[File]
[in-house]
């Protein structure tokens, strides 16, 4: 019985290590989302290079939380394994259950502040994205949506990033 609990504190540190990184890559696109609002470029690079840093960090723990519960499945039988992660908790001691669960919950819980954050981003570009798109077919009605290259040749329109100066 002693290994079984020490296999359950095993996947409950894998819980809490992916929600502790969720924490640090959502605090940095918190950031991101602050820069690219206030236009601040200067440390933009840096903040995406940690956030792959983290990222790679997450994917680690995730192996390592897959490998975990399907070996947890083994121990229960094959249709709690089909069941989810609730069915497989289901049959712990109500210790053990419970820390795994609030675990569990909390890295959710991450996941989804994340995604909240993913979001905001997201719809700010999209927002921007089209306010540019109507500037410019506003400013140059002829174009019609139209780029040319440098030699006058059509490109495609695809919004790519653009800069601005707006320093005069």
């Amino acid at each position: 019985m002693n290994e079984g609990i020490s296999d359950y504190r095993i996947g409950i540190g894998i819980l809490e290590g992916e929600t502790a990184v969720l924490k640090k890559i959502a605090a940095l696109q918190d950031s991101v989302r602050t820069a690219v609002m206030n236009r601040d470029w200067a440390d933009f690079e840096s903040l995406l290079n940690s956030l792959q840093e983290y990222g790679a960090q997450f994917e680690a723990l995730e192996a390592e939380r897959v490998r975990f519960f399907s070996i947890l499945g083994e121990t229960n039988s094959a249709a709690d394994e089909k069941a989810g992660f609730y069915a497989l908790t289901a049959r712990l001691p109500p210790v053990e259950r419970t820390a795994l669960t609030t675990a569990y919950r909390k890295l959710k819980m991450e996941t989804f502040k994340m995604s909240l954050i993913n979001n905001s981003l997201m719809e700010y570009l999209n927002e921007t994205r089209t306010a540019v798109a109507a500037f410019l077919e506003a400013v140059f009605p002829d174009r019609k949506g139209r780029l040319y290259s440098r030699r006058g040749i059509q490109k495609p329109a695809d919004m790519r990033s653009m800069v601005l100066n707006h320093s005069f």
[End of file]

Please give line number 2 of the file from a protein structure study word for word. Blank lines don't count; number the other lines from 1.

């Protein structure tokens, strides 16, 4: 019985290590989302290079939380394994259950502040994205949506990033 609990504190540190990184890559696109609002470029690079840093960090723990519960499945039988992660908790001691669960919950819980954050981003570009798109077919009605290259040749329109100066 002693290994079984020490296999359950095993996947409950894998819980809490992916929600502790969720924490640090959502605090940095918190950031991101602050820069690219206030236009601040200067440390933009840096903040995406940690956030792959983290990222790679997450994917680690995730192996390592897959490998975990399907070996947890083994121990229960094959249709709690089909069941989810609730069915497989289901049959712990109500210790053990419970820390795994609030675990569990909390890295959710991450996941989804994340995604909240993913979001905001997201719809700010999209927002921007089209306010540019109507500037410019506003400013140059002829174009019609139209780029040319440098030699006058059509490109495609695809919004790519653009800069601005707006320093005069």